A NASA spacecraft has taken the first-ever image of an avalanche in action near Mars' north pole.
The High Resolution Imaging Experiment on NASA's Mars Reconnaissance Orbiter took the photograph Feb. 19. The image, released today, shows tan clouds billowing away from the foot of a towering slope, where ice and dust have just cascaded down.
The camera was tracking seasonal changes on Mars when it inadvertently caught the avalanche on film.
HiRISE mission scientist Ingrid Daubar Spitale of the University of Arizona was the first person to notice the avalanche when sifting through images.
"It really surprised me," she said. "It's great to see something so dynamic on Mars. A lot of what we see there hasn't changed for millions of years."
The full image reveals features as small as a desk in a strip of terrain 3.7 miles (6 kilometers) wide and more than 10 times that long, at 84 degrees north latitude. Reddish layers known to be rich in water ice make up the face of a steep slope more than 2,300 feet (700 meters) tall, running the length of the image.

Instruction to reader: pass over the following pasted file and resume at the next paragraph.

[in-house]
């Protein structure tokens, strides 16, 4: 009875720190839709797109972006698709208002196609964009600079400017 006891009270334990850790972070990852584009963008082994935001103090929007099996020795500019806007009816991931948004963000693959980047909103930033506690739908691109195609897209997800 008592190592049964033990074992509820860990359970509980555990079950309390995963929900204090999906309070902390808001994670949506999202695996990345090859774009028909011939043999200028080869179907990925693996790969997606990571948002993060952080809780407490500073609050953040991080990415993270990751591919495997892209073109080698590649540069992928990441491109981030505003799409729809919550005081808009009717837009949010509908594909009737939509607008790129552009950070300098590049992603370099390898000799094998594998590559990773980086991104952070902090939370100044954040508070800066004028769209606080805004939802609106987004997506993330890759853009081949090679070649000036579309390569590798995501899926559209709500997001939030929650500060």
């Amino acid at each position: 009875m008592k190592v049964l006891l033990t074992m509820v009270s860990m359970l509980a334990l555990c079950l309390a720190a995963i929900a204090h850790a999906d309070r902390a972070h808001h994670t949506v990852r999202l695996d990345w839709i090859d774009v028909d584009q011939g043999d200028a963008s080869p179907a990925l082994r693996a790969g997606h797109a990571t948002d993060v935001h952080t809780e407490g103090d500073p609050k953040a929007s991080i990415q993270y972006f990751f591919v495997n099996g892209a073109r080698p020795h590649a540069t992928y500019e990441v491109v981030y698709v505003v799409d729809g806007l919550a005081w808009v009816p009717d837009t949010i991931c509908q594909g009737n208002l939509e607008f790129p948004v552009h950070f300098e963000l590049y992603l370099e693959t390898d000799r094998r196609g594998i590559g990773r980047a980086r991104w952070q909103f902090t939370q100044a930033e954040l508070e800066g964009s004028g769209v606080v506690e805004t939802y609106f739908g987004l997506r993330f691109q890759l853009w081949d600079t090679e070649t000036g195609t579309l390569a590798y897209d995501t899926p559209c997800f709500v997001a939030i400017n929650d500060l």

Mars' north pole is covered by a cap of ice, and it even snows there.
The scientists suspect that more ice than dust probably makes up the material that fell from the upper portion of the scarp.
"If blocks of ice broke loose and fell, we expect the water in them will be changing from solid to gas," said Patrick Russell of the University of Berne, Switzerland, a HiRISE team collaborator. "We'll be watching to see if blocks and other debris shrink in size. What we learn could give us a better understanding of one part of the water cycle on Mars."
What set off the landslide and whether such events are common on Mars is something else the team will be looking at.
"We don't know what set off these landslides," Russell said. "We plan to take more images of the site through the changing Martian seasons to see if this kind of avalanche happens all year or is restricted to early spring."
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